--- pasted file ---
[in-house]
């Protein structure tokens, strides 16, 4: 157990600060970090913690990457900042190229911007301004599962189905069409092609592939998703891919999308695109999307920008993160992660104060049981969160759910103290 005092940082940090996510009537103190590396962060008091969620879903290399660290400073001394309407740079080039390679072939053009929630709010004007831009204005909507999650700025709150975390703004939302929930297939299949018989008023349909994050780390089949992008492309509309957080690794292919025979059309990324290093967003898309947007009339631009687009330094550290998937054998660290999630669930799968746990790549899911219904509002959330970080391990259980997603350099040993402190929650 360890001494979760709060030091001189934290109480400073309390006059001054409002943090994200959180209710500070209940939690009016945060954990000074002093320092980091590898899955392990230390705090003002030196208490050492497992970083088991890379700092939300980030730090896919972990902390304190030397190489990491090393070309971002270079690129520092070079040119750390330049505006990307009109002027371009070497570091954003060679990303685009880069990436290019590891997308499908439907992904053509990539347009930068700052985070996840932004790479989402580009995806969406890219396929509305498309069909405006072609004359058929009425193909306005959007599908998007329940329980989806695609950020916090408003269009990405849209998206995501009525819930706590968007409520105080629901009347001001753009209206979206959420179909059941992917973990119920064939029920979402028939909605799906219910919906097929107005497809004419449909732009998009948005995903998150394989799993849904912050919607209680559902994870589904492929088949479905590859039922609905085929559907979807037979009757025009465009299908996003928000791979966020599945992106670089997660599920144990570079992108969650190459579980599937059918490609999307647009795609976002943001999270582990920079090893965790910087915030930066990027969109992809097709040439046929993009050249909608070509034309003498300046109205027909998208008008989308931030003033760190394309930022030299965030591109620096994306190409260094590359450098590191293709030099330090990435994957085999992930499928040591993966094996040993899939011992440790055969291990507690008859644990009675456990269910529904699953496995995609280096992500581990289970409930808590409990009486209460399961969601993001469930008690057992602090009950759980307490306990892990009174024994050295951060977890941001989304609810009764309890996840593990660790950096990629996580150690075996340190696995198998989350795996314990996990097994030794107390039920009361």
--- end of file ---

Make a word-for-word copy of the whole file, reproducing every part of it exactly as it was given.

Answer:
[in-house]
């Protein structure tokens, strides 16, 4: 157990600060970090913690990457900042190229911007301004599962189905069409092609592939998703891919999308695109999307920008993160992660104060049981969160759910103290 005092940082940090996510009537103190590396962060008091969620879903290399660290400073001394309407740079080039390679072939053009929630709010004007831009204005909507999650700025709150975390703004939302929930297939299949018989008023349909994050780390089949992008492309509309957080690794292919025979059309990324290093967003898309947007009339631009687009330094550290998937054998660290999630669930799968746990790549899911219904509002959330970080391990259980997603350099040993402190929650 360890001494979760709060030091001189934290109480400073309390006059001054409002943090994200959180209710500070209940939690009016945060954990000074002093320092980091590898899955392990230390705090003002030196208490050492497992970083088991890379700092939300980030730090896919972990902390304190030397190489990491090393070309971002270079690129520092070079040119750390330049505006990307009109002027371009070497570091954003060679990303685009880069990436290019590891997308499908439907992904053509990539347009930068700052985070996840932004790479989402580009995806969406890219396929509305498309069909405006072609004359058929009425193909306005959007599908998007329940329980989806695609950020916090408003269009990405849209998206995501009525819930706590968007409520105080629901009347001001753009209206979206959420179909059941992917973990119920064939029920979402028939909605799906219910919906097929107005497809004419449909732009998009948005995903998150394989799993849904912050919607209680559902994870589904492929088949479905590859039922609905085929559907979807037979009757025009465009299908996003928000791979966020599945992106670089997660599920144990570079992108969650190459579980599937059918490609999307647009795609976002943001999270582990920079090893965790910087915030930066990027969109992809097709040439046929993009050249909608070509034309003498300046109205027909998208008008989308931030003033760190394309930022030299965030591109620096994306190409260094590359450098590191293709030099330090990435994957085999992930499928040591993966094996040993899939011992440790055969291990507690008859644990009675456990269910529904699953496995995609280096992500581990289970409930808590409990009486209460399961969601993001469930008690057992602090009950759980307490306990892990009174024994050295951060977890941001989304609810009764309890996840593990660790950096990629996580150690075996340190696995198998989350795996314990996990097994030794107390039920009361």